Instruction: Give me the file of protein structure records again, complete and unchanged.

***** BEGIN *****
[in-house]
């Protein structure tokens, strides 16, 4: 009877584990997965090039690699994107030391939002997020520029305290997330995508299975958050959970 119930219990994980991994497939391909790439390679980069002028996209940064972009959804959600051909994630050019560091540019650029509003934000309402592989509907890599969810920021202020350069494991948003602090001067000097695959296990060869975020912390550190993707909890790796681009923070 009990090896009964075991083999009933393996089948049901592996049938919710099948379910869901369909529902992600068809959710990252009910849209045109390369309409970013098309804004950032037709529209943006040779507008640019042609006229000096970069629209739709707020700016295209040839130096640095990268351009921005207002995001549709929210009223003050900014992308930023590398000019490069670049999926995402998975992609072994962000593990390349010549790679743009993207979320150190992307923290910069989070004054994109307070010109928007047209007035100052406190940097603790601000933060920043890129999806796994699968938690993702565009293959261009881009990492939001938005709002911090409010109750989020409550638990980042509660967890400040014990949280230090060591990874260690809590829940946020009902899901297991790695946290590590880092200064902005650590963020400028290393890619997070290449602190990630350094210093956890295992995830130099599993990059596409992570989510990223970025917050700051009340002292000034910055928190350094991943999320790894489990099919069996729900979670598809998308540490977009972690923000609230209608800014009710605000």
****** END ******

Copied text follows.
[in-house]
């Protein structure tokens, strides 16, 4: 009877584990997965090039690699994107030391939002997020520029305290997330995508299975958050959970 119930219990994980991994497939391909790439390679980069002028996209940064972009959804959600051909994630050019560091540019650029509003934000309402592989509907890599969810920021202020350069494991948003602090001067000097695959296990060869975020912390550190993707909890790796681009923070 009990090896009964075991083999009933393996089948049901592996049938919710099948379910869901369909529902992600068809959710990252009910849209045109390369309409970013098309804004950032037709529209943006040779507008640019042609006229000096970069629209739709707020700016295209040839130096640095990268351009921005207002995001549709929210009223003050900014992308930023590398000019490069670049999926995402998975992609072994962000593990390349010549790679743009993207979320150190992307923290910069989070004054994109307070010109928007047209007035100052406190940097603790601000933060920043890129999806796994699968938690993702565009293959261009881009990492939001938005709002911090409010109750989020409550638990980042509660967890400040014990949280230090060591990874260690809590829940946020009902899901297991790695946290590590880092200064902005650590963020400028290393890619997070290449602190990630350094210093956890295992995830130099599993990059596409992570989510990223970025917050700051009340002292000034910055928190350094991943999320790894489990099919069996729900979670598809998308540490977009972690923000609230209608800014009710605000």